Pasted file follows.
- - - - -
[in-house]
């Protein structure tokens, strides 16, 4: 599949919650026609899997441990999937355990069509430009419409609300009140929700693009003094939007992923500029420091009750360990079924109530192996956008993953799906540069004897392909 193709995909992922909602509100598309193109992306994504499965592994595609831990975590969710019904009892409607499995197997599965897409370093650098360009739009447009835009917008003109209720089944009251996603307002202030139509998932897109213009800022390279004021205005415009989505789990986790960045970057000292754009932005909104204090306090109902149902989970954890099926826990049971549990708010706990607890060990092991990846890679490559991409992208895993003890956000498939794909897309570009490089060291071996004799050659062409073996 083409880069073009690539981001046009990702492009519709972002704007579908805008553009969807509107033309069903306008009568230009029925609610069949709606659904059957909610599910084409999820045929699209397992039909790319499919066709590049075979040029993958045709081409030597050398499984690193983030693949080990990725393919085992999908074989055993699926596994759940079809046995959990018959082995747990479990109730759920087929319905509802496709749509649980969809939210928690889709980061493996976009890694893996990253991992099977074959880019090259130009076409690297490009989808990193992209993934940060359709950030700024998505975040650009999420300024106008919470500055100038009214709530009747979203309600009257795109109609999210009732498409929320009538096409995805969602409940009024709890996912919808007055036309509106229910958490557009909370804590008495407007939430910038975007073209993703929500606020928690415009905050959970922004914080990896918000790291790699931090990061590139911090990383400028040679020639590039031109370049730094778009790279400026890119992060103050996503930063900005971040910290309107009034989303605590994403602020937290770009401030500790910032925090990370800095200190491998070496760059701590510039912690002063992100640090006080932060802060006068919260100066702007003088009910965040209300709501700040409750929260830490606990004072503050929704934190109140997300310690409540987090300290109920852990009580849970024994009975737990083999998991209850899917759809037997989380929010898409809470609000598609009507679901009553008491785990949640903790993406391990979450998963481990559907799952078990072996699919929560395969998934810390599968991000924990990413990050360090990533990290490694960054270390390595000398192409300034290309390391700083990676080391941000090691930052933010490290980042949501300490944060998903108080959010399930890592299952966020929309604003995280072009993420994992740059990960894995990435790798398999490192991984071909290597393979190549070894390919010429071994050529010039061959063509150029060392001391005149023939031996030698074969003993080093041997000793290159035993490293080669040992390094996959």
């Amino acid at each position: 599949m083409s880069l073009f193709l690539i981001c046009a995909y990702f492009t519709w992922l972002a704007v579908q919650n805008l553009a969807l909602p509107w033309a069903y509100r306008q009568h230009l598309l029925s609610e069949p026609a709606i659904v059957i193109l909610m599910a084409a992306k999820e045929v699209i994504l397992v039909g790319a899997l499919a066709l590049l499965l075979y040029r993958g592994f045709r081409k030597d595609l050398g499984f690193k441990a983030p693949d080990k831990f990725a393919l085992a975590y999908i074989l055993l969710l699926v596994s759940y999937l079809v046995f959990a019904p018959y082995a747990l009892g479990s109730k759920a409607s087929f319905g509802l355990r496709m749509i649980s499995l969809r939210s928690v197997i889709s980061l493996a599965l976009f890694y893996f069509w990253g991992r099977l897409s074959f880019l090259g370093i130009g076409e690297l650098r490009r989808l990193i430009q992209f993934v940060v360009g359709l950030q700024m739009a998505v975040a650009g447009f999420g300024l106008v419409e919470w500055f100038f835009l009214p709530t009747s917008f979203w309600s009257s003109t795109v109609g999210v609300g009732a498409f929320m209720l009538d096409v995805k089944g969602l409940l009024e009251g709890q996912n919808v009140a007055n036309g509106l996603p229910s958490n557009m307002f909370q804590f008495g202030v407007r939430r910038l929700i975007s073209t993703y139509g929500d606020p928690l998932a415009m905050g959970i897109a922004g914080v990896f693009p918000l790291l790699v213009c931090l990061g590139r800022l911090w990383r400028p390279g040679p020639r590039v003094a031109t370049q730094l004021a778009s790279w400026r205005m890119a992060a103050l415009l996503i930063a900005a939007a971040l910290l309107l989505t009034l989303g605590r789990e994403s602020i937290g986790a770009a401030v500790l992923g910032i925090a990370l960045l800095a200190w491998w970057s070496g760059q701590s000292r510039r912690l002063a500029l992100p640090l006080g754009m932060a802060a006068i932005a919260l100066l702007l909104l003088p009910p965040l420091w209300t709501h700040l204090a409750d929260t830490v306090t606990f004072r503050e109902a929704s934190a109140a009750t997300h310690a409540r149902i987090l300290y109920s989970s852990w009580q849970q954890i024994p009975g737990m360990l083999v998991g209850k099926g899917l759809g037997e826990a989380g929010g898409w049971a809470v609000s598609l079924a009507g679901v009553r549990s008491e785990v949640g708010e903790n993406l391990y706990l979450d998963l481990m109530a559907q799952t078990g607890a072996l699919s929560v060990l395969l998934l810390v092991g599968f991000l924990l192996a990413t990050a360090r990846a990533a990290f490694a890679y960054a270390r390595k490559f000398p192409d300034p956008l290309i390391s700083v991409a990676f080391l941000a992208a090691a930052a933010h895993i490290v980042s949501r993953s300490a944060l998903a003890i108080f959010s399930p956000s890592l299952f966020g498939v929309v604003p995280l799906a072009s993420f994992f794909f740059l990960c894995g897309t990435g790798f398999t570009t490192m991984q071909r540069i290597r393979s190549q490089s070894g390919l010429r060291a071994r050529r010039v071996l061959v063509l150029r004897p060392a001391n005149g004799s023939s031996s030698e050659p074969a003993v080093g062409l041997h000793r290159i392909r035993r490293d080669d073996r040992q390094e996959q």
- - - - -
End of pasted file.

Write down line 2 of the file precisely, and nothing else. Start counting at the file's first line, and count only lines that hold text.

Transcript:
């Protein structure tokens, strides 16, 4: 599949919650026609899997441990999937355990069509430009419409609300009140929700693009003094939007992923500029420091009750360990079924109530192996956008993953799906540069004897392909 193709995909992922909602509100598309193109992306994504499965592994595609831990975590969710019904009892409607499995197997599965897409370093650098360009739009447009835009917008003109209720089944009251996603307002202030139509998932897109213009800022390279004021205005415009989505789990986790960045970057000292754009932005909104204090306090109902149902989970954890099926826990049971549990708010706990607890060990092991990846890679490559991409992208895993003890956000498939794909897309570009490089060291071996004799050659062409073996 083409880069073009690539981001046009990702492009519709972002704007579908805008553009969807509107033309069903306008009568230009029925609610069949709606659904059957909610599910084409999820045929699209397992039909790319499919066709590049075979040029993958045709081409030597050398499984690193983030693949080990990725393919085992999908074989055993699926596994759940079809046995959990018959082995747990479990109730759920087929319905509802496709749509649980969809939210928690889709980061493996976009890694893996990253991992099977074959880019090259130009076409690297490009989808990193992209993934940060359709950030700024998505975040650009999420300024106008919470500055100038009214709530009747979203309600009257795109109609999210009732498409929320009538096409995805969602409940009024709890996912919808007055036309509106229910958490557009909370804590008495407007939430910038975007073209993703929500606020928690415009905050959970922004914080990896918000790291790699931090990061590139911090990383400028040679020639590039031109370049730094778009790279400026890119992060103050996503930063900005971040910290309107009034989303605590994403602020937290770009401030500790910032925090990370800095200190491998070496760059701590510039912690002063992100640090006080932060802060006068919260100066702007003088009910965040209300709501700040409750929260830490606990004072503050929704934190109140997300310690409540987090300290109920852990009580849970024994009975737990083999998991209850899917759809037997989380929010898409809470609000598609009507679901009553008491785990949640903790993406391990979450998963481990559907799952078990072996699919929560395969998934810390599968991000924990990413990050360090990533990290490694960054270390390595000398192409300034290309390391700083990676080391941000090691930052933010490290980042949501300490944060998903108080959010399930890592299952966020929309604003995280072009993420994992740059990960894995990435790798398999490192991984071909290597393979190549070894390919010429071994050529010039061959063509150029060392001391005149023939031996030698074969003993080093041997000793290159035993490293080669040992390094996959």